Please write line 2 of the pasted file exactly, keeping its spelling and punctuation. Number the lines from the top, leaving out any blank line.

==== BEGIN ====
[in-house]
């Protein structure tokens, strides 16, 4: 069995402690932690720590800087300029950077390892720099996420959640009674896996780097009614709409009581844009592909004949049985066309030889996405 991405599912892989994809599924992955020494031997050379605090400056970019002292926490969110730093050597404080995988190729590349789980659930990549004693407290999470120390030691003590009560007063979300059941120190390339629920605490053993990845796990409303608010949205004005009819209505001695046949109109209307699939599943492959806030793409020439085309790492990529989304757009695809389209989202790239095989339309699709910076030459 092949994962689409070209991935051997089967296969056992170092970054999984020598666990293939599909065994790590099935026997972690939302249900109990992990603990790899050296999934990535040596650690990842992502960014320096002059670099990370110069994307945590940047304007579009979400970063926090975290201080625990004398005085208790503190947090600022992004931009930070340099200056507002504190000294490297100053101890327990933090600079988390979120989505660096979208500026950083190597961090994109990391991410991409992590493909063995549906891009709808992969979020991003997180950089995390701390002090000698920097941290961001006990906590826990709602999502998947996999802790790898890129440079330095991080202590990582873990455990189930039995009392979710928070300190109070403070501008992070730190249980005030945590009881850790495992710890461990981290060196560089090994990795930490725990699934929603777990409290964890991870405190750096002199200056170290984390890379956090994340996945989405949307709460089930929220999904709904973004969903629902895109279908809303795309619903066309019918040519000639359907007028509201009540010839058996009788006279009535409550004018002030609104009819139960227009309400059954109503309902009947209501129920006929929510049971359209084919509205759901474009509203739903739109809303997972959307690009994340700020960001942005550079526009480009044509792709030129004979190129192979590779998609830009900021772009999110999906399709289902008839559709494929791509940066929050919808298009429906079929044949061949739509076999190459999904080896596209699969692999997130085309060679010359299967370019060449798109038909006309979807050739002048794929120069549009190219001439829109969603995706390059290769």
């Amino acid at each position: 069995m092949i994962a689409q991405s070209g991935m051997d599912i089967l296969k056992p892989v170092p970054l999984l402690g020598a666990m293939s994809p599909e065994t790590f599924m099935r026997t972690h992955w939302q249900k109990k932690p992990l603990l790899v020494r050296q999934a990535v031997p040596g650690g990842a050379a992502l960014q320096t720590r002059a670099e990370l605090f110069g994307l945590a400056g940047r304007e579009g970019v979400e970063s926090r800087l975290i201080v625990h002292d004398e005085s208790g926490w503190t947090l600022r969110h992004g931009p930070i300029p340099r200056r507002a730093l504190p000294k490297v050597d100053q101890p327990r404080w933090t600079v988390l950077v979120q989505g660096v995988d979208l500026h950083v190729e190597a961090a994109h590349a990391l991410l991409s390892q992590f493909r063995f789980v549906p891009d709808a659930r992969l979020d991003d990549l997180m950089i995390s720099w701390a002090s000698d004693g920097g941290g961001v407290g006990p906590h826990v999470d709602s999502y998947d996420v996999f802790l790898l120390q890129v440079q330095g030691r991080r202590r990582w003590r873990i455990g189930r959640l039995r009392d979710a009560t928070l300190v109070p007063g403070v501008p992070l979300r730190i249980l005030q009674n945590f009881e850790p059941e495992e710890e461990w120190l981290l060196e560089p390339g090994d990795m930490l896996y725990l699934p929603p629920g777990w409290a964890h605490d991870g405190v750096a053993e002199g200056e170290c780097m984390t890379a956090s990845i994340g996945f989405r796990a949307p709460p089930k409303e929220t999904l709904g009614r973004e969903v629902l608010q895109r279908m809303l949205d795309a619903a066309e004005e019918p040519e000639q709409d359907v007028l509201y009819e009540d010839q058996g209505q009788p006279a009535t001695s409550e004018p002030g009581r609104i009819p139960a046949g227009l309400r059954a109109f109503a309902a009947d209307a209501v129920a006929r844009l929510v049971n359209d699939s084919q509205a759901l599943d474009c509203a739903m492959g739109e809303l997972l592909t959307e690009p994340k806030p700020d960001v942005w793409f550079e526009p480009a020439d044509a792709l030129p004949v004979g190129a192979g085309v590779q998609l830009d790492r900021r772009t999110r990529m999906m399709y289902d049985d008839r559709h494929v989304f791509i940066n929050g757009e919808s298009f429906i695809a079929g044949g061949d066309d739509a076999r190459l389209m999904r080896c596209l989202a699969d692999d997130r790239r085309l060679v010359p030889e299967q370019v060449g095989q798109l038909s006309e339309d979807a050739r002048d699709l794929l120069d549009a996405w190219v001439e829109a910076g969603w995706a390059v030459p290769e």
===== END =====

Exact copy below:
């Protein structure tokens, strides 16, 4: 069995402690932690720590800087300029950077390892720099996420959640009674896996780097009614709409009581844009592909004949049985066309030889996405 991405599912892989994809599924992955020494031997050379605090400056970019002292926490969110730093050597404080995988190729590349789980659930990549004693407290999470120390030691003590009560007063979300059941120190390339629920605490053993990845796990409303608010949205004005009819209505001695046949109109209307699939599943492959806030793409020439085309790492990529989304757009695809389209989202790239095989339309699709910076030459 092949994962689409070209991935051997089967296969056992170092970054999984020598666990293939599909065994790590099935026997972690939302249900109990992990603990790899050296999934990535040596650690990842992502960014320096002059670099990370110069994307945590940047304007579009979400970063926090975290201080625990004398005085208790503190947090600022992004931009930070340099200056507002504190000294490297100053101890327990933090600079988390979120989505660096979208500026950083190597961090994109990391991410991409992590493909063995549906891009709808992969979020991003997180950089995390701390002090000698920097941290961001006990906590826990709602999502998947996999802790790898890129440079330095991080202590990582873990455990189930039995009392979710928070300190109070403070501008992070730190249980005030945590009881850790495992710890461990981290060196560089090994990795930490725990699934929603777990409290964890991870405190750096002199200056170290984390890379956090994340996945989405949307709460089930929220999904709904973004969903629902895109279908809303795309619903066309019918040519000639359907007028509201009540010839058996009788006279009535409550004018002030609104009819139960227009309400059954109503309902009947209501129920006929929510049971359209084919509205759901474009509203739903739109809303997972959307690009994340700020960001942005550079526009480009044509792709030129004979190129192979590779998609830009900021772009999110999906399709289902008839559709494929791509940066929050919808298009429906079929044949061949739509076999190459999904080896596209699969692999997130085309060679010359299967370019060449798109038909006309979807050739002048794929120069549009190219001439829109969603995706390059290769």